TAP Chatham Athlete of the Week: Scarlett Blydenburgh

TAP Chatham Athlete of the Week: Scarlett Blydenburgh Credits: TAP Chatham

CHATHAM, NJ -  Scarlett Blydenburgh did quite well for herself in 2013 as a 90-pound freshman tennis player for Chatham High. The first-singles player would wait on the baseline and hit back whatever came her way.

That approach won her the Morris County Tournament singles championship, helped Chatham win the NJSIAA sectional title and earned her a record of 20-4-1 in reaching the quarterfinal round of the individual state tournament.

A year later, Blydenburgh, at 5-4 and 115 pounds, is determined to throw her weight around by taking her game to her opponents.

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"I'm being more aggressive," Blydenburgh, soon to be 15, said. "Last year, I was more passive and most times waiting to see if the player would miss the ball and how it turned out. Now I'm trying to add quick pressure to them instead of delayed pressure. As I get older and better, my opponents get older and better. You just have to take the risk, you have to execute the shot instead of waiting for the next ball to come back."

Blydenburgh has won nine straight matches heading into the Morris County Tournament this weekend, when she will be the top seed and the defending first-singles champion.

Scarlett Blydenburgh is the TAP Chatham Athlete of the Week.

"She is trying to put balls away earlier than she did last year," Chatham coach James Cai said. She's better when she's more aggressive. I have to constantly remind her to go to the net. She still misses those easy putaways."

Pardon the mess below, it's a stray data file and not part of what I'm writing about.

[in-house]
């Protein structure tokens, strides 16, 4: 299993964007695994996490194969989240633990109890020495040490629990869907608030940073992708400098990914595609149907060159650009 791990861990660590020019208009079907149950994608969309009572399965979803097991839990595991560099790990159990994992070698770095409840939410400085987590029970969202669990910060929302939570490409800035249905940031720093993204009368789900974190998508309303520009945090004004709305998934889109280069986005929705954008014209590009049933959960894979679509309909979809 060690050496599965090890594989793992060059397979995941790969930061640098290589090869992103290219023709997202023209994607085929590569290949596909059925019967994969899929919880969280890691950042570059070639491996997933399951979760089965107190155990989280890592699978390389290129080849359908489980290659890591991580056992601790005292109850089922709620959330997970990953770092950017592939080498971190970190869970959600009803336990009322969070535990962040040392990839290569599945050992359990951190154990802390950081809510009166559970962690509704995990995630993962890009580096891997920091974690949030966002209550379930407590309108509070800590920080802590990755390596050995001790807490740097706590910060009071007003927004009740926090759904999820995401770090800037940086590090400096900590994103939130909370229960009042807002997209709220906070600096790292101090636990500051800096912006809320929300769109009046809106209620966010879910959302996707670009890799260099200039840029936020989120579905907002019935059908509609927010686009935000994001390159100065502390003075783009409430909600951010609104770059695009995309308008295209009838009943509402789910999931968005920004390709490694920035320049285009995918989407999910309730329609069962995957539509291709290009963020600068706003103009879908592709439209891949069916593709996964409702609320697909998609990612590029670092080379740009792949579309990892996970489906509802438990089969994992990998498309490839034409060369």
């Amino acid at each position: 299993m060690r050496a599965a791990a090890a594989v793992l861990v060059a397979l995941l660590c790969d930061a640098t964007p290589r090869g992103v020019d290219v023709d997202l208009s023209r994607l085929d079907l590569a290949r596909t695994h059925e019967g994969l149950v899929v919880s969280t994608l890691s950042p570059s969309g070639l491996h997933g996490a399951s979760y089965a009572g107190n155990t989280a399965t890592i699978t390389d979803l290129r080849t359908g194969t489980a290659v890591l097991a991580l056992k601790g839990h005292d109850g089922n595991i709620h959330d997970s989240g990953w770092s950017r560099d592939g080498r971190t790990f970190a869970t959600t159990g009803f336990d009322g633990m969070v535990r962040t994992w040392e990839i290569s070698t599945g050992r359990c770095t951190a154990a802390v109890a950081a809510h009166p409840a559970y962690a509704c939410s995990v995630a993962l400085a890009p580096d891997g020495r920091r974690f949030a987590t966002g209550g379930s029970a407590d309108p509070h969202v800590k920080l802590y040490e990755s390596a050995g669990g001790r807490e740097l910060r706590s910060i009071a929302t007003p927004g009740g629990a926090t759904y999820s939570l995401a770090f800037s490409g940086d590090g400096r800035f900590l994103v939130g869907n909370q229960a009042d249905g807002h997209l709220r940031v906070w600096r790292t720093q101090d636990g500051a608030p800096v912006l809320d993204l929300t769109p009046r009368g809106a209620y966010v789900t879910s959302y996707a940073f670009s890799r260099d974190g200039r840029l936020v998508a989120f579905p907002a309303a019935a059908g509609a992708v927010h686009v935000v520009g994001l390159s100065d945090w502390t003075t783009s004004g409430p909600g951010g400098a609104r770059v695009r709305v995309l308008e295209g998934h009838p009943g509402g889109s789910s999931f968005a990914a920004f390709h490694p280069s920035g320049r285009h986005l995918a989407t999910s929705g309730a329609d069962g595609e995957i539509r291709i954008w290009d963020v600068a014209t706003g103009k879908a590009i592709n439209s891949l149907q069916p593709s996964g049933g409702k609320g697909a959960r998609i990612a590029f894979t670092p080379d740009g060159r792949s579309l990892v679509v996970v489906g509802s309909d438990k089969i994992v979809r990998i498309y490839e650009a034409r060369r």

Because she plays tennis all-year-round Blydenburgh spends a lot of time at Centercourt in Chatham, honing her game. But she still enjoys being part of the Chatham High team.

"I'm like an average girl with a tennis dream," Blydenburgh said. "I like to read - not for doing homework - and hang out with my friends and teammates."  

But the soft-spoken teenager with the blue braces is still in transition when it comes to her game. Ranked No. 30 in the East and 400 nationally in the USTA 16s age group, Blydenburgh decided she had to change her mental approach over the summer.

"Tennis is all about risks," she said. "Playing a lot of tournaments over the summer, I noticed that a lot of the girtls were aggressive coming to the net. I wanted to have that same goal and not play my opponents game, just play my game. I might be considered an aggressive baseliner. I'm trying to play an all-around game now because you can't just be an aggressive baseliner and win all you matches."

Blydenburgh didn't get her passion for tennis from her parents. Her mother, Tatyana, was an ice skater and her father, Donald, played football.

"I used to do gymnastics and ballet," Blydenburgh said. "I got kicked out of ballet because I was being too noisy and socializing. When I was 10, my mother said you can pick between swimming and tennis as a sport you're going to play. I chose tennis because, every time I hit the ball, I wanted to play more."

Blydenburgh spends hours every day playing tennis, with the ultimate goal of becoming a professional player. 

"I'm working on my volley and net skills," she said. "Watching the players on TV, you don't see any of them just standing at the baseline. They always look for opportunities to attack and come up to the net." 

Scarlett Blydenburgh talks about her new approach to tennis this season in video below

Scarlett Blydenburgh as 90-pound Chatham freshman last fall in video below

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